If you had seen John Edwards perform Saturday at the public library in the pretty little town of Washington about 45 minutes south of here, you'd understand how he made all that money as a trial lawyer. The man knows how to deliver a closing argument.
He projected confidence. He made eye contact. He skillfully used rhetorical strategies -- repetition, illustration, simplification, more repetition -- to imprint the minds of the jury, I mean the audience, with his narrative of ordinary Americans in an "epic fight" against "special interests" and "corporate greed." He lingered to shake hands in the overflow crowd that filled the hallway and stretched down the stairs. He flashed his halogen-bright smile.
I say "deceptively", because the column is not just about Edwards, but includes more than a glance at the Obama and Clinton campaigns. Part of the reason for this look, however, is Robinson's insistence, repeated in the column several times, that there is little substantive difference among the three top candidates for the Democratic nomination. Buried at the end of the column, rather than put near the top to justify this content-free gander at the candidates, is the following:
[Edwards'] policy proposals aren't that different from those of his opponents. What really sets the three candidates apart is tone.
If that is the case, then it is easy enough to actually skip the policy proposals, which Robinson is not alone in doing. Why discuss that about which there is no disagreement? Far more interesting to describe Edwards as a good trial lawyer, filled with "rage"; far better to talk about what a good rhetorician Edwards is, using the various tools of the trade to make his speeches resonate.
Two problems emerge here. First, we don't actually get to hear what Edwards' policy proposals are; only that they are indistinct from either Clinton or Obama. Yet, since we don't hear what theirs are, either, we are left befuddled. If the issue comes down to one of style only, is there any "there" there for voters to consider? Robinson leaves us empty.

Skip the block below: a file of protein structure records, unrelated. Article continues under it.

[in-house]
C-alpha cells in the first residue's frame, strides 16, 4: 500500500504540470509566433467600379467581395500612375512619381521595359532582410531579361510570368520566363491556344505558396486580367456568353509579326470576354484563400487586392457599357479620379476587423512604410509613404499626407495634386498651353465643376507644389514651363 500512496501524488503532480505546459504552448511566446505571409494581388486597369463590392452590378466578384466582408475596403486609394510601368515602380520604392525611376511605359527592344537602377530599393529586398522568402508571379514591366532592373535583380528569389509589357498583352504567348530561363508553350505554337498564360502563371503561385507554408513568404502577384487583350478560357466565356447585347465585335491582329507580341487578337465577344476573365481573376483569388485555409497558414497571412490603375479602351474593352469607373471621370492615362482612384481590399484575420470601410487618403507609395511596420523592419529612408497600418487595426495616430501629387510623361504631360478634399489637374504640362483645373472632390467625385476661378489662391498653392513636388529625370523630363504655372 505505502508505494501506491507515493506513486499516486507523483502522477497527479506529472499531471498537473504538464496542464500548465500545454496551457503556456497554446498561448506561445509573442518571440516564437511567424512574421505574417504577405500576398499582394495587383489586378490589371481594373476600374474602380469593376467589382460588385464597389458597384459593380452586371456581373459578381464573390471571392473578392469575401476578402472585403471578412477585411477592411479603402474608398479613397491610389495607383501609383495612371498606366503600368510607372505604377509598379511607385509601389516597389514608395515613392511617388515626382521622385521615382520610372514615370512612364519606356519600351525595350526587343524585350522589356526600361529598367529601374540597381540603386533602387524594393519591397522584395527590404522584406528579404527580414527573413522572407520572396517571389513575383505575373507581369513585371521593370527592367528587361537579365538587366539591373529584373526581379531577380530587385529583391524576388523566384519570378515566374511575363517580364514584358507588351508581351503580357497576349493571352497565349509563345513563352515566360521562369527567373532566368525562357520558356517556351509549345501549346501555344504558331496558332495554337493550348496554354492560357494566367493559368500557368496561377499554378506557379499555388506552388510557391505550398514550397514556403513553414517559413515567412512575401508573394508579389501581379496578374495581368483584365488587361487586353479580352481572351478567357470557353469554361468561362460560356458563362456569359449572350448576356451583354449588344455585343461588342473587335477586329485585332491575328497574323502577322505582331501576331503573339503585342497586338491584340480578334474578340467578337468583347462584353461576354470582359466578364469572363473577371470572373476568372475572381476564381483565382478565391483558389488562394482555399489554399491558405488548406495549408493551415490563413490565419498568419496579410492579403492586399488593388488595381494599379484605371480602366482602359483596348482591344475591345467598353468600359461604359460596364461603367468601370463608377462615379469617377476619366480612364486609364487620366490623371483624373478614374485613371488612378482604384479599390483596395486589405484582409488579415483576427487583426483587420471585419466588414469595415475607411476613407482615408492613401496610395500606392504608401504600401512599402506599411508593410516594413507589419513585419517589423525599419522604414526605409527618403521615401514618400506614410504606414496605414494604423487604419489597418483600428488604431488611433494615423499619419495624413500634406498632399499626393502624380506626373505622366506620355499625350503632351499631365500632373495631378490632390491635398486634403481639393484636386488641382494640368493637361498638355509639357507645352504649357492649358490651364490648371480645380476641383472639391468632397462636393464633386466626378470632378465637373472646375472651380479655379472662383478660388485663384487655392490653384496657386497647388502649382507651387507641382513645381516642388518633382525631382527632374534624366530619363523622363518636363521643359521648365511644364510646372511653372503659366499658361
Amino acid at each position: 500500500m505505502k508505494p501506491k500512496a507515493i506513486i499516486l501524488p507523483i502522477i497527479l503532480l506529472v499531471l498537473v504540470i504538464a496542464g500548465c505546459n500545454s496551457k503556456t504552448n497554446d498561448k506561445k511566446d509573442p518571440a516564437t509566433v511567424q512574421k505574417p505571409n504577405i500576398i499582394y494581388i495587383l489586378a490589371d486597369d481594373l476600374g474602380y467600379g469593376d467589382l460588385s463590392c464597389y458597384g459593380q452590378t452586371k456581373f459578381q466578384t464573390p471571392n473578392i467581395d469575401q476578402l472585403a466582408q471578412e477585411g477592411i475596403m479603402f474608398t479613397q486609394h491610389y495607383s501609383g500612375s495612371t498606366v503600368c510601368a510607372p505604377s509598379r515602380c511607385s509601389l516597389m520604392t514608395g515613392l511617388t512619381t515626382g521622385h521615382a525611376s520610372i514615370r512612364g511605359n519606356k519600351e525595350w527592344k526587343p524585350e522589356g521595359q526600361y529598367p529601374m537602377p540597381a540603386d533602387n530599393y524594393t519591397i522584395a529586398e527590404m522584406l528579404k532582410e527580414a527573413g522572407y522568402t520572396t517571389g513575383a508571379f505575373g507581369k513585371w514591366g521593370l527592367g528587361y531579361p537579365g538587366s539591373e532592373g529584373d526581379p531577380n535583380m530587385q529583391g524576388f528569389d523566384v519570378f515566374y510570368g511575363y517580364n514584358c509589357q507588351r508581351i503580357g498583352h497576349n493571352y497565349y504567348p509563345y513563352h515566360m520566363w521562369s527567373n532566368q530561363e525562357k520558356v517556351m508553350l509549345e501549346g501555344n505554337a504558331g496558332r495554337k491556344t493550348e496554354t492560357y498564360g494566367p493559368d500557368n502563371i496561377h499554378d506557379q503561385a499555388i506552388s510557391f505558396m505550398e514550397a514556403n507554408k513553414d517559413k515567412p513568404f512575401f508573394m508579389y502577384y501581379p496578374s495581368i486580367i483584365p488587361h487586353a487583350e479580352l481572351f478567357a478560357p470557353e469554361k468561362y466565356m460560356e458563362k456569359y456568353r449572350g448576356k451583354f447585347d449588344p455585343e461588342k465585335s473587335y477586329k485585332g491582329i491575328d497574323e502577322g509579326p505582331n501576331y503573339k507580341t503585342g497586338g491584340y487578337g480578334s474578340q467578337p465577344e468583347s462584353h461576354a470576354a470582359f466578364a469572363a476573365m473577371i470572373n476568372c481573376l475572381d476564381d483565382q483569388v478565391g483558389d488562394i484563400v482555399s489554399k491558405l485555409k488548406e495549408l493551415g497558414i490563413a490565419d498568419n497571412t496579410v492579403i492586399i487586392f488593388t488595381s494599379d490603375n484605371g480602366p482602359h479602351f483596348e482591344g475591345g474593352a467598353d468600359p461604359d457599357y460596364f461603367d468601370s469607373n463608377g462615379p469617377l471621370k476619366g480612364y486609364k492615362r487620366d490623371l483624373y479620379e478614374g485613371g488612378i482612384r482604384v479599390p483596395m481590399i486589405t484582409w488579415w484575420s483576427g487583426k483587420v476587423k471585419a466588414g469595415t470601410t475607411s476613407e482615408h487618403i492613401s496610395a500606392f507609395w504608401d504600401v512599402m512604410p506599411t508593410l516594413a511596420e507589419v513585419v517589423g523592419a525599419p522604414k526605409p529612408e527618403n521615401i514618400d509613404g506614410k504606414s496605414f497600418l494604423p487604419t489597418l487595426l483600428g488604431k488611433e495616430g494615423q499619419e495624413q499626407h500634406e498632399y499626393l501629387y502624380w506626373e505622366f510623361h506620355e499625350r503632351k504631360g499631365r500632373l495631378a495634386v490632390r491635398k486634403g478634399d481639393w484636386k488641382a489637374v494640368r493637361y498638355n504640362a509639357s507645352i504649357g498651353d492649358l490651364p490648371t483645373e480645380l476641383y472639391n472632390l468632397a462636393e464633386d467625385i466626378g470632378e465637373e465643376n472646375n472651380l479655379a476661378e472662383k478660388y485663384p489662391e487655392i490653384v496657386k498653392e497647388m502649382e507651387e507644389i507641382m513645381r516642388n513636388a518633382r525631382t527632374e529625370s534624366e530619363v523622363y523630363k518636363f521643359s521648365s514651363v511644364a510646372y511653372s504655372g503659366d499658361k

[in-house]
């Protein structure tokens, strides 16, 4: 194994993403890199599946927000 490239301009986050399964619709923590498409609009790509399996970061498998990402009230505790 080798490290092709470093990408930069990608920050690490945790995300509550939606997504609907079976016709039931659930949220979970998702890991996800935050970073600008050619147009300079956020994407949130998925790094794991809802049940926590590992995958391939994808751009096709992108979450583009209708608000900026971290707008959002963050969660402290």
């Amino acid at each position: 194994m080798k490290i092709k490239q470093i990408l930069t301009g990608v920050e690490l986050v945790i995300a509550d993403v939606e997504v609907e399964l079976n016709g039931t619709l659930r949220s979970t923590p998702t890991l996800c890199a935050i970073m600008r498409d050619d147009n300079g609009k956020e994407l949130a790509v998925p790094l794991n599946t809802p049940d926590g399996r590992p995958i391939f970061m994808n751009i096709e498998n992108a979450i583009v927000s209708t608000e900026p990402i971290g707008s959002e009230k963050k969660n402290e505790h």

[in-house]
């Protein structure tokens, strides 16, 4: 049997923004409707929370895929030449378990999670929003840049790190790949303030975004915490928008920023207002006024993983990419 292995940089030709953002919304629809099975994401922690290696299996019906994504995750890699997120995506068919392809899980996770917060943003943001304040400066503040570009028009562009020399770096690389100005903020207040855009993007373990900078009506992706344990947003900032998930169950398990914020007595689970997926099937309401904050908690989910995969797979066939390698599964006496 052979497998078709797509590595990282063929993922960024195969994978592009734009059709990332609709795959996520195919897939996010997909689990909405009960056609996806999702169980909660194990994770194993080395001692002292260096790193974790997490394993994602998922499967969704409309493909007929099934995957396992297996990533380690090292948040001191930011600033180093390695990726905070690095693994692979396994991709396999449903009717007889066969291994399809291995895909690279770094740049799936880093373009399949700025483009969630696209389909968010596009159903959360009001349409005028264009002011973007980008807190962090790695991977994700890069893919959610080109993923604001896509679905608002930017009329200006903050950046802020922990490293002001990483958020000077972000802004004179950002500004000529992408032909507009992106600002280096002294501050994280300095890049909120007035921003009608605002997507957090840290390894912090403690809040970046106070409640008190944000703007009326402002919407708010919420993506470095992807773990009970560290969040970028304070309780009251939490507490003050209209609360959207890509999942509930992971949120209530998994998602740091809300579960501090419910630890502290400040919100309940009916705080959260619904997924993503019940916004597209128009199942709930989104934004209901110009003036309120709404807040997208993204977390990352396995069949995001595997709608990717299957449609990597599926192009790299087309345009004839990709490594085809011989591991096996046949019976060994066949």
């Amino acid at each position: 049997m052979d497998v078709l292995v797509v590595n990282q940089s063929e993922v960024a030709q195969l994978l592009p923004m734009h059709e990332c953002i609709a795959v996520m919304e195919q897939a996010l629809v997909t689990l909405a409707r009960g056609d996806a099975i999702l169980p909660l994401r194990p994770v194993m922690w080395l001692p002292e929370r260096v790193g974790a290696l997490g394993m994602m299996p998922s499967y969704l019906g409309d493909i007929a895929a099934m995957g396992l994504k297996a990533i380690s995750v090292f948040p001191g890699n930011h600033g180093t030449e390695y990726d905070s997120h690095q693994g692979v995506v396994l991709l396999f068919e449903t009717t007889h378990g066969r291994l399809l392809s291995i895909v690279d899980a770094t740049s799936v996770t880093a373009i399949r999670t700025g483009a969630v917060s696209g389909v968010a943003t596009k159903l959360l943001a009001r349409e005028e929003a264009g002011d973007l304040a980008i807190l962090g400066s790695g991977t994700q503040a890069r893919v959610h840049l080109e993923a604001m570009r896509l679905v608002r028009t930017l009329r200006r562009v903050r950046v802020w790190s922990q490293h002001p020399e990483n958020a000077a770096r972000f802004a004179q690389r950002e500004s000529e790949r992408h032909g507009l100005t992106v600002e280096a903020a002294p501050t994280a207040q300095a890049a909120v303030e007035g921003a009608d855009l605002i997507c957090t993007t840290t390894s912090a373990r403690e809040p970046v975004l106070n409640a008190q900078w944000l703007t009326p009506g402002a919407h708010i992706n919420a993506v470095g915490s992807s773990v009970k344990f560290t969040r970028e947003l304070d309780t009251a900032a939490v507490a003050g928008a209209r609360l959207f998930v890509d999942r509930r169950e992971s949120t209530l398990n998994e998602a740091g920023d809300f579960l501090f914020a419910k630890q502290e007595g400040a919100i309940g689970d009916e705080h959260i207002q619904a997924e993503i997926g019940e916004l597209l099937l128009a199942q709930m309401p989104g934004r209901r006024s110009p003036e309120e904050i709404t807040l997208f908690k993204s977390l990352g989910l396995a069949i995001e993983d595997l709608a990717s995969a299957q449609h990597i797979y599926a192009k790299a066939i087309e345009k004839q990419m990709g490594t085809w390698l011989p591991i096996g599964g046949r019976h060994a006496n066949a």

Second, Robinson seems to frame Edwards' entire style as rhetorical, a political ploy that "resonates" with Iowa voters. Is this a rhetorical strategy that he has adopted, a pose that is inauthentic, a political trump card he can use? Or is his rage based on the substance of our current social and political malaise? Is it even anger at all, or could Edwards actually be telling his listeners what they have said privately among themselves? Is it less anger than it is the realization that someone is validating and vindicating their own frustrations, their own anger? In so doing, is not Edwards taking this anger and turning it to something more?
Perhaps these are questions beyond the scope of a humble scribbler like Robinson. Yet, they are questions that seem to be raised by the whole issue of "style"; unrelated to content and context, any analysis of "style" becomes a kind of veiled ad hominem attack, saying far more about the person (or perhaps persona) than it does anything substantive. Of course, Robinson would never engage in ad hominem attacks, so we have to consider that he is just analyzing "style" here, and the questions raised, and begged, by his column, are just beyond his abilities, or perhaps his purview, to consider.
Or, he could be a wanker. I guess I can't decide if it's his style, or his content that leads me to that decision.